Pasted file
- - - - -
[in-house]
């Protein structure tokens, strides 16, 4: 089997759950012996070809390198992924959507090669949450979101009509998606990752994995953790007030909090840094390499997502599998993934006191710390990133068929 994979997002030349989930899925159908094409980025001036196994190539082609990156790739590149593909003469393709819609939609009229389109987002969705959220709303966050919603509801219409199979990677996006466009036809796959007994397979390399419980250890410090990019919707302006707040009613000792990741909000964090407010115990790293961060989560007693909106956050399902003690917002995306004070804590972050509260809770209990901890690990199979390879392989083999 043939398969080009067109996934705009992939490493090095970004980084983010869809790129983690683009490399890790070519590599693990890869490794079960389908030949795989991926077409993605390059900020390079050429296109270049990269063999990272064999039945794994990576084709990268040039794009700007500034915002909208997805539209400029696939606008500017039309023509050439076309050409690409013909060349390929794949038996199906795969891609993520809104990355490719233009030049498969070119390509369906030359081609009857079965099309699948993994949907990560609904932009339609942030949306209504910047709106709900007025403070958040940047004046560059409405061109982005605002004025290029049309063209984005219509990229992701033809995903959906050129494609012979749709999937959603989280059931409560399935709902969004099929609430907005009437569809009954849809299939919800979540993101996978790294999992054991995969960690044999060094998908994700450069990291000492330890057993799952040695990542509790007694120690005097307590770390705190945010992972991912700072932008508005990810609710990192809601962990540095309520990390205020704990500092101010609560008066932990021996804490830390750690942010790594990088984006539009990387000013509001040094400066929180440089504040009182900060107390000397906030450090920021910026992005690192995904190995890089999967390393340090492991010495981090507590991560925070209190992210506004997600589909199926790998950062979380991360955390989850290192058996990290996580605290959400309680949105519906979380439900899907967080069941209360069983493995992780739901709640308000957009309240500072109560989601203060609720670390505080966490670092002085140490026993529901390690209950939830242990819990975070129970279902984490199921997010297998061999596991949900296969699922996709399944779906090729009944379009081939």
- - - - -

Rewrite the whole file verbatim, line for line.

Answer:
[in-house]
């Protein structure tokens, strides 16, 4: 089997759950012996070809390198992924959507090669949450979101009509998606990752994995953790007030909090840094390499997502599998993934006191710390990133068929 994979997002030349989930899925159908094409980025001036196994190539082609990156790739590149593909003469393709819609939609009229389109987002969705959220709303966050919603509801219409199979990677996006466009036809796959007994397979390399419980250890410090990019919707302006707040009613000792990741909000964090407010115990790293961060989560007693909106956050399902003690917002995306004070804590972050509260809770209990901890690990199979390879392989083999 043939398969080009067109996934705009992939490493090095970004980084983010869809790129983690683009490399890790070519590599693990890869490794079960389908030949795989991926077409993605390059900020390079050429296109270049990269063999990272064999039945794994990576084709990268040039794009700007500034915002909208997805539209400029696939606008500017039309023509050439076309050409690409013909060349390929794949038996199906795969891609993520809104990355490719233009030049498969070119390509369906030359081609009857079965099309699948993994949907990560609904932009339609942030949306209504910047709106709900007025403070958040940047004046560059409405061109982005605002004025290029049309063209984005219509990229992701033809995903959906050129494609012979749709999937959603989280059931409560399935709902969004099929609430907005009437569809009954849809299939919800979540993101996978790294999992054991995969960690044999060094998908994700450069990291000492330890057993799952040695990542509790007694120690005097307590770390705190945010992972991912700072932008508005990810609710990192809601962990540095309520990390205020704990500092101010609560008066932990021996804490830390750690942010790594990088984006539009990387000013509001040094400066929180440089504040009182900060107390000397906030450090920021910026992005690192995904190995890089999967390393340090492991010495981090507590991560925070209190992210506004997600589909199926790998950062979380991360955390989850290192058996990290996580605290959400309680949105519906979380439900899907967080069941209360069983493995992780739901709640308000957009309240500072109560989601203060609720670390505080966490670092002085140490026993529901390690209950939830242990819990975070129970279902984490199921997010297998061999596991949900296969699922996709399944779906090729009944379009081939």